More information

Difficult Tutoring Situations

Difficult Tutoring Situations Difficult Tutoring Situations At some time or other, all tutors will find themselves faced with difficult situations in a tutoring session. The following information will provide you with some common categories

More information

DESCRIBING OUR COMPETENCIES. new thinking at work

DESCRIBING OUR COMPETENCIES. new thinking at work DESCRIBING OUR COMPETENCIES new thinking at work OUR COMPETENCIES - AT A GLANCE 2 PERSONAL EFFECTIVENESS Influencing Communicating Self-development Decision-making PROVIDING EXCELLENT CUSTOMER SERVICE

More information

Assertive Communication

Assertive Communication Using assertive communication is an important part of recovery from drugs and alcohol. Being assertive can help you express your opinions and feelings, make requests of others and respond to requests of

More information

Showing Interest and Expressing Appreciation

Showing Interest and Expressing Appreciation Showing Interest and Expressing Appreciation Starting Point 29 Showing Interest and Expressing Appreciation Section 1 Starting Point: Treating people well A. Warm Up: Discuss the following questions with

More information

Lesson One: Introduction to Customer Service

Lesson One: Introduction to Customer Service Student s Name: Date: / / Lesson One: Introduction to Customer Service 1. Customer service is a relatively complex puzzle. While engaging customers, we are attempting to offer services in a manner that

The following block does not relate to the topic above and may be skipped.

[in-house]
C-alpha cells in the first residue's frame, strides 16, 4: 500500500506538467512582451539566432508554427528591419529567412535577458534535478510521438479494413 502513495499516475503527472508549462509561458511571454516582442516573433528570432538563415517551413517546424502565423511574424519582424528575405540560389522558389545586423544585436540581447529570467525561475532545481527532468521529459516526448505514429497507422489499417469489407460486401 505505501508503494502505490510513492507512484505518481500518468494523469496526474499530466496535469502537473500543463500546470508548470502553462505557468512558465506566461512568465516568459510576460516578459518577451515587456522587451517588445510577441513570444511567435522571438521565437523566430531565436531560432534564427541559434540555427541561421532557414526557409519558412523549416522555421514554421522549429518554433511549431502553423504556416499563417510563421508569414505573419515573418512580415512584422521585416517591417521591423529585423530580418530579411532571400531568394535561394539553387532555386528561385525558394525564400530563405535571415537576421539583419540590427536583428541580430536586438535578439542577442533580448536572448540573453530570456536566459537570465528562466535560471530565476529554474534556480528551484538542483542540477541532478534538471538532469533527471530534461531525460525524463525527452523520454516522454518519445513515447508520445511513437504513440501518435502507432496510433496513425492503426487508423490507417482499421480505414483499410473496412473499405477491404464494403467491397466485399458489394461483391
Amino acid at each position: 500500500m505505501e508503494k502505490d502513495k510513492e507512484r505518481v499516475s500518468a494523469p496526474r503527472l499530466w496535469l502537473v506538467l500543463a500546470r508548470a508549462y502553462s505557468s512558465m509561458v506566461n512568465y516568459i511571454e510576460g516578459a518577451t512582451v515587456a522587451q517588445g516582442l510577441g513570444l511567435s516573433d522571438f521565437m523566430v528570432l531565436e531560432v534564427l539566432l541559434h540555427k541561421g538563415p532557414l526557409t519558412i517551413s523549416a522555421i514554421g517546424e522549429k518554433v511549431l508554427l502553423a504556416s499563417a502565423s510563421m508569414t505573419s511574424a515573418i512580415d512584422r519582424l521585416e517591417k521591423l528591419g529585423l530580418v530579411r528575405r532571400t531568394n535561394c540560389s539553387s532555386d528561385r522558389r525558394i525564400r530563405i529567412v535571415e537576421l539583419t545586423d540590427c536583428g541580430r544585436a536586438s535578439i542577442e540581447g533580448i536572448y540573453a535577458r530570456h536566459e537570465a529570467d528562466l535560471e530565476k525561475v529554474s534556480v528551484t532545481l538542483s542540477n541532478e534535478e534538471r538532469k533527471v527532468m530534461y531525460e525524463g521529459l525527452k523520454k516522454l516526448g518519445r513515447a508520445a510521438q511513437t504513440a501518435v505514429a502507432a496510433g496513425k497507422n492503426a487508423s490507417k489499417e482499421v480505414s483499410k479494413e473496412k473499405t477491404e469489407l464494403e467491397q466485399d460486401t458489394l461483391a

More information

WHY DO WE GET ANGRY? EVERYONE FEELS ANGRY SOMETIMES

WHY DO WE GET ANGRY? EVERYONE FEELS ANGRY SOMETIMES FEELING ANGRY? WHY DO WE GET ANGRY? There are lots of things that can make us angry. Here are a few examples... EVERYONE FEELS ANGRY SOMETIMES It s normal and healthy to get angry when there is a good

More information

Anger Management Course Workbook. 5. Challenging Angry Thoughts and Beliefs

Anger Management Course Workbook. 5. Challenging Angry Thoughts and Beliefs Anger Management Course Workbook 5. Challenging Angry Thoughts and Beliefs Stop-Think-Act In earlier classes, we have introduced the concept of stopping and thinking before acting when we feel angry. In

More information

Psychic Lotto Formula 3-Step Formula Secret Template To Lottery Secrets Module 3

Psychic Lotto Formula 3-Step Formula Secret Template To Lottery Secrets Module 3 Page 1 Table of Content The Psychic Lotto Formula Jackpot to Success System... 4 Part 1 Channeling the Power of Your Mind to Success... 6 Part 2 Visualization... 12 Part 3 Integrating Luck and Making it

More information

THE TOP 5 TIPS FOR BECOMING MORE ASSERTIVE. Being Assertive is not just using a certain set of communication skills or

THE TOP 5 TIPS FOR BECOMING MORE ASSERTIVE. Being Assertive is not just using a certain set of communication skills or THE TOP 5 TIPS FOR BECOMING MORE ASSERTIVE Being Assertive is not just using a certain set of communication skills or behaviours. Assertiveness is, first and foremost an attitude of mind with an accompanying

More information

Kim Fredrickson, M.S., MFT Author and Coach

Kim Fredrickson, M.S., MFT Author and Coach Kim Fredrickson, M.S., MFT Author and Coach How Do I Handle Unsupportive Friends and Family While Pursuing My Goals and Dreams? Relationships are at the core of everything we do, whether this is in our

More information

IMPROVING INTERPERSONAL COMMUNICATION